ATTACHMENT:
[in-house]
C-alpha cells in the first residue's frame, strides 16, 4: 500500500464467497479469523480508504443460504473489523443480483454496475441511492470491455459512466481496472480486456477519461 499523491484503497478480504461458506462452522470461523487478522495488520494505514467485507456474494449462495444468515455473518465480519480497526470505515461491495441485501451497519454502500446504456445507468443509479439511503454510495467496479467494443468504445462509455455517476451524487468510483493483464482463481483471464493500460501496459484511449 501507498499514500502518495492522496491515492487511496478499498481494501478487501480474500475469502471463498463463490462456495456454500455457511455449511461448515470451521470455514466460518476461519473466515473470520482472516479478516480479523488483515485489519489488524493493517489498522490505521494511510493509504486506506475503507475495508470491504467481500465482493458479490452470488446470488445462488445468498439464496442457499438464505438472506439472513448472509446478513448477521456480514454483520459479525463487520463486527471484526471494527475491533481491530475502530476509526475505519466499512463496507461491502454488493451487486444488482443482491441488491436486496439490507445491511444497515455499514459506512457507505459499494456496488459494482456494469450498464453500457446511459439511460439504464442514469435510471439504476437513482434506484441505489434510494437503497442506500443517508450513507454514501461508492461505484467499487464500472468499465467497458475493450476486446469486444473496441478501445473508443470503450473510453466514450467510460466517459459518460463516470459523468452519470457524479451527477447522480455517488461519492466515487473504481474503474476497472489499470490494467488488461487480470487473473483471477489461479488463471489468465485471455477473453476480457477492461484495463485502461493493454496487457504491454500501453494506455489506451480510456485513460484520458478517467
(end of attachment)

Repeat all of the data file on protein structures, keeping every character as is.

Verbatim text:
[in-house]
C-alpha cells in the first residue's frame, strides 16, 4: 500500500464467497479469523480508504443460504473489523443480483454496475441511492470491455459512466481496472480486456477519461 499523491484503497478480504461458506462452522470461523487478522495488520494505514467485507456474494449462495444468515455473518465480519480497526470505515461491495441485501451497519454502500446504456445507468443509479439511503454510495467496479467494443468504445462509455455517476451524487468510483493483464482463481483471464493500460501496459484511449 501507498499514500502518495492522496491515492487511496478499498481494501478487501480474500475469502471463498463463490462456495456454500455457511455449511461448515470451521470455514466460518476461519473466515473470520482472516479478516480479523488483515485489519489488524493493517489498522490505521494511510493509504486506506475503507475495508470491504467481500465482493458479490452470488446470488445462488445468498439464496442457499438464505438472506439472513448472509446478513448477521456480514454483520459479525463487520463486527471484526471494527475491533481491530475502530476509526475505519466499512463496507461491502454488493451487486444488482443482491441488491436486496439490507445491511444497515455499514459506512457507505459499494456496488459494482456494469450498464453500457446511459439511460439504464442514469435510471439504476437513482434506484441505489434510494437503497442506500443517508450513507454514501461508492461505484467499487464500472468499465467497458475493450476486446469486444473496441478501445473508443470503450473510453466514450467510460466517459459518460463516470459523468452519470457524479451527477447522480455517488461519492466515487473504481474503474476497472489499470490494467488488461487480470487473473483471477489461479488463471489468465485471455477473453476480457477492461484495463485502461493493454496487457504491454500501453494506455489506451480510456485513460484520458478517467